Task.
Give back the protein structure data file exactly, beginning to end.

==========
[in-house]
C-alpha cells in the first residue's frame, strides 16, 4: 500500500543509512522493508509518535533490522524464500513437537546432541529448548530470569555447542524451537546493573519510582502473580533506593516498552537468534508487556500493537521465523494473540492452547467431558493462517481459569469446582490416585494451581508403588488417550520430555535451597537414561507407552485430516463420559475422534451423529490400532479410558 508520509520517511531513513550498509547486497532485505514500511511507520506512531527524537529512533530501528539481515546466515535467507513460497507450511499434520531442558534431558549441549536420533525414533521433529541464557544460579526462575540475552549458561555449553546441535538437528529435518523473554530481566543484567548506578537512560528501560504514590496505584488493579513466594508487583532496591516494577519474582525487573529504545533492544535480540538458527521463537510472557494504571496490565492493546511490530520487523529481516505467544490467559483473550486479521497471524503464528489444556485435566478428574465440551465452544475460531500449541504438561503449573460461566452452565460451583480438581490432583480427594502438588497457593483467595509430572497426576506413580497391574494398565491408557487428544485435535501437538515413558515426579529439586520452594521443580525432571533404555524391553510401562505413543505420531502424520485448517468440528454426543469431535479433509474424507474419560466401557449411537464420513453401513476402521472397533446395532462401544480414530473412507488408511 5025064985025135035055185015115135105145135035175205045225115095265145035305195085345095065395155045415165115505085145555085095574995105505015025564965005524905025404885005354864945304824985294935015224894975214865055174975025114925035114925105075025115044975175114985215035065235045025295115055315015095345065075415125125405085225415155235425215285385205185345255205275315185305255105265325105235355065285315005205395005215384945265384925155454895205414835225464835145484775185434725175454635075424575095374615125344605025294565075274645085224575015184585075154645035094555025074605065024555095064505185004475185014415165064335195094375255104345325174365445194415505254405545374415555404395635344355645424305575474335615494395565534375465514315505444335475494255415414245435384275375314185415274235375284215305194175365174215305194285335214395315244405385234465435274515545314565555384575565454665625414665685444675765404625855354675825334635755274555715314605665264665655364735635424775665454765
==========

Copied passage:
[in-house]
C-alpha cells in the first residue's frame, strides 16, 4: 500500500543509512522493508509518535533490522524464500513437537546432541529448548530470569555447542524451537546493573519510582502473580533506593516498552537468534508487556500493537521465523494473540492452547467431558493462517481459569469446582490416585494451581508403588488417550520430555535451597537414561507407552485430516463420559475422534451423529490400532479410558 508520509520517511531513513550498509547486497532485505514500511511507520506512531527524537529512533530501528539481515546466515535467507513460497507450511499434520531442558534431558549441549536420533525414533521433529541464557544460579526462575540475552549458561555449553546441535538437528529435518523473554530481566543484567548506578537512560528501560504514590496505584488493579513466594508487583532496591516494577519474582525487573529504545533492544535480540538458527521463537510472557494504571496490565492493546511490530520487523529481516505467544490467559483473550486479521497471524503464528489444556485435566478428574465440551465452544475460531500449541504438561503449573460461566452452565460451583480438581490432583480427594502438588497457593483467595509430572497426576506413580497391574494398565491408557487428544485435535501437538515413558515426579529439586520452594521443580525432571533404555524391553510401562505413543505420531502424520485448517468440528454426543469431535479433509474424507474419560466401557449411537464420513453401513476402521472397533446395532462401544480414530473412507488408511 5025064985025135035055185015115135105145135035175205045225115095265145035305195085345095065395155045415165115505085145555085095574995105505015025564965005524905025404885005354864945304824985294935015224894975214865055174975025114925035114925105075025115044975175114985215035065235045025295115055315015095345065075415125125405085225415155235425215285385205185345255205275315185305255105265325105235355065285315005205395005215384945265384925155454895205414835225464835145484775185434725175454635075424575095374615125344605025294565075274645085224575015184585075154645035094555025074605065024555095064505185004475185014415165064335195094375255104345325174365445194415505254405545374415555404395635344355645424305575474335615494395565534375465514315505444335475494255415414245435384275375314185415274235375284215305194175365174215305194285335214395315244405385234465435274515545314565555384575565454665625414665685444675765404625855354675825334635755274555715314605665264665655364735635424775665454765